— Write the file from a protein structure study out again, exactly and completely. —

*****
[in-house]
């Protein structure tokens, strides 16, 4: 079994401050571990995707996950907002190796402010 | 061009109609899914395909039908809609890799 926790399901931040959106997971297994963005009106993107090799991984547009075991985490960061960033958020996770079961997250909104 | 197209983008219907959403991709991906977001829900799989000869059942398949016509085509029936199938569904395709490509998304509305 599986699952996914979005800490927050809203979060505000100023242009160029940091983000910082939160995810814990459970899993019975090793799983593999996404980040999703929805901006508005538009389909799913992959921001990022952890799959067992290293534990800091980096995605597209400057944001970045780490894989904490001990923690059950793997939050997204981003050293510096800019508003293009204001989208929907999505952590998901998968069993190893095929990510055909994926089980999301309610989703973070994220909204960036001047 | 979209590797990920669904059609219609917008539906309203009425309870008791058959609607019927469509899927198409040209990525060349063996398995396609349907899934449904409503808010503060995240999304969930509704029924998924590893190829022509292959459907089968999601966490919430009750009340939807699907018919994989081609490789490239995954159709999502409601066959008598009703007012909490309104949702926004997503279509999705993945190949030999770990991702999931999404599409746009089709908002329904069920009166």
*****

[in-house]
């Protein structure tokens, strides 16, 4: 079994401050571990995707996950907002190796402010 | 061009109609899914395909039908809609890799 926790399901931040959106997971297994963005009106993107090799991984547009075991985490960061960033958020996770079961997250909104 | 197209983008219907959403991709991906977001829900799989000869059942398949016509085509029936199938569904395709490509998304509305 599986699952996914979005800490927050809203979060505000100023242009160029940091983000910082939160995810814990459970899993019975090793799983593999996404980040999703929805901006508005538009389909799913992959921001990022952890799959067992290293534990800091980096995605597209400057944001970045780490894989904490001990923690059950793997939050997204981003050293510096800019508003293009204001989208929907999505952590998901998968069993190893095929990510055909994926089980999301309610989703973070994220909204960036001047 | 979209590797990920669904059609219609917008539906309203009425309870008791058959609607019927469509899927198409040209990525060349063996398995396609349907899934449904409503808010503060995240999304969930509704029924998924590893190829022509292959459907089968999601966490919430009750009340939807699907018919994989081609490789490239995954159709999502409601066959008598009703007012909490309104949702926004997503279509999705993945190949030999770990991702999931999404599409746009089709908002329904069920009166």